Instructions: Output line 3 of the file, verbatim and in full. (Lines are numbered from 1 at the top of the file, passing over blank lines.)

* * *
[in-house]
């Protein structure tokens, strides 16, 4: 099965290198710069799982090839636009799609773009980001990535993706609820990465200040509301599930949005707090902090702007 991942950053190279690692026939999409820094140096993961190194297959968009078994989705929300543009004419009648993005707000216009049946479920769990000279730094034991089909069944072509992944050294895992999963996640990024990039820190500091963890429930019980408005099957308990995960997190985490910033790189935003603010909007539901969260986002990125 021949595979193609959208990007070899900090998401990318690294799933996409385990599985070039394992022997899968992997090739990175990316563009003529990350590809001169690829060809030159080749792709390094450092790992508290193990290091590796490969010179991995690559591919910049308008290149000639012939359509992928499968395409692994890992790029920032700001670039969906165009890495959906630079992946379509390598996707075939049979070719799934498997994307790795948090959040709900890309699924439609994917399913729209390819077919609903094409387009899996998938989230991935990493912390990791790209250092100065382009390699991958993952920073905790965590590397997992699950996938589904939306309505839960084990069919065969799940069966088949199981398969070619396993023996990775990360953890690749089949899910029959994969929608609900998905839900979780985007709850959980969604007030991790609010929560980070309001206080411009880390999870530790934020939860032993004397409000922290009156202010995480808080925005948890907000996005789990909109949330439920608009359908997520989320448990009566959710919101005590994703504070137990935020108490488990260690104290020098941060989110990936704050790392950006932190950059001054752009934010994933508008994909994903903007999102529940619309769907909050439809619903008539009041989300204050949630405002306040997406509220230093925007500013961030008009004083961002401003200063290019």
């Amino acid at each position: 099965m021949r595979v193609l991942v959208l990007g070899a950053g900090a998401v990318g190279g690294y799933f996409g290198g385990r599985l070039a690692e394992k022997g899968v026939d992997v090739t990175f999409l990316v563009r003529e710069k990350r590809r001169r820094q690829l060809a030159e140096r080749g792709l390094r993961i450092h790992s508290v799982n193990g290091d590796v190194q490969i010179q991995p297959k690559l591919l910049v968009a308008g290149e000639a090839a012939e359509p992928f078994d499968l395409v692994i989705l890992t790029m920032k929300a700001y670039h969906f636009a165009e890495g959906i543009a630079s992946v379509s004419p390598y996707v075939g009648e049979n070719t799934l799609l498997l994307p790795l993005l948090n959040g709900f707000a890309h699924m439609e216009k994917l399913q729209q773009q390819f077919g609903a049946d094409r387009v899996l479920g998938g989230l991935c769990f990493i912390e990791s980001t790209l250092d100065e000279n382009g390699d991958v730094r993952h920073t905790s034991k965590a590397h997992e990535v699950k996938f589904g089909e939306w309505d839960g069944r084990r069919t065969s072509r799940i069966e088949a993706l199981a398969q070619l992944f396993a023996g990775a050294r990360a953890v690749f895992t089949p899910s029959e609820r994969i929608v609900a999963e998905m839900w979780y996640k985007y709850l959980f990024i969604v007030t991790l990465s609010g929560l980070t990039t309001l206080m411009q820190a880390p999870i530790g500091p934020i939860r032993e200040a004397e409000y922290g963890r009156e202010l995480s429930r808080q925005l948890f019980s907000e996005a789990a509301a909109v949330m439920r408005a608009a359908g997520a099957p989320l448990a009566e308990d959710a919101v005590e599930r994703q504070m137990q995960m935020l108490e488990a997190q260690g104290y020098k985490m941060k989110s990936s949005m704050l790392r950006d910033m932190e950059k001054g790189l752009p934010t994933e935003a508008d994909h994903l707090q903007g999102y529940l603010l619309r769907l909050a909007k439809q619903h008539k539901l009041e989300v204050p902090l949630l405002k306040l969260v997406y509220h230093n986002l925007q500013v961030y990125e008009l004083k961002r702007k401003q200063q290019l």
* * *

């Amino acid at each position: 099965m021949r595979v193609l991942v959208l990007g070899a950053g900090a998401v990318g190279g690294y799933f996409g290198g385990r599985l070039a690692e394992k022997g899968v026939d992997v090739t990175f999409l990316v563009r003529e710069k990350r590809r001169r820094q690829l060809a030159e140096r080749g792709l390094r993961i450092h790992s508290v799982n193990g290091d590796v190194q490969i010179q991995p297959k690559l591919l910049v968009a308008g290149e000639a090839a012939e359509p992928f078994d499968l395409v692994i989705l890992t790029m920032k929300a700001y670039h969906f636009a165009e890495g959906i543009a630079s992946v379509s004419p390598y996707v075939g009648e049979n070719t799934l799609l498997l994307p790795l993005l948090n959040g709900f707000a890309h699924m439609e216009k994917l399913q729209q773009q390819f077919g609903a049946d094409r387009v899996l479920g998938g989230l991935c769990f990493i912390e990791s980001t790209l250092d100065e000279n382009g390699d991958v730094r993952h920073t905790s034991k965590a590397h997992e990535v699950k996938f589904g089909e939306w309505d839960g069944r084990r069919t065969s072509r799940i069966e088949a993706l199981a398969q070619l992944f396993a023996g990775a050294r990360a953890v690749f895992t089949p899910s029959e609820r994969i929608v609900a999963e998905m839900w979780y996640k985007y709850l959980f990024i969604v007030t991790l990465s609010g929560l980070t990039t309001l206080m411009q820190a880390p999870i530790g500091p934020i939860r032993e200040a004397e409000y922290g963890r009156e202010l995480s429930r808080q925005l948890f019980s907000e996005a789990a509301a909109v949330m439920r408005a608009a359908g997520a099957p989320l448990a009566e308990d959710a919101v005590e599930r994703q504070m137990q995960m935020l108490e488990a997190q260690g104290y020098k985490m941060k989110s990936s949005m704050l790392r950006d910033m932190e950059k001054g790189l752009p934010t994933e935003a508008d994909h994903l707090q903007g999102y529940l603010l619309r769907l909050a909007k439809q619903h008539k539901l009041e989300v204050p902090l949630l405002k306040l969260v997406y509220h230093n986002l925007q500013v961030y990125e008009l004083k961002r702007k401003q200063q290019l």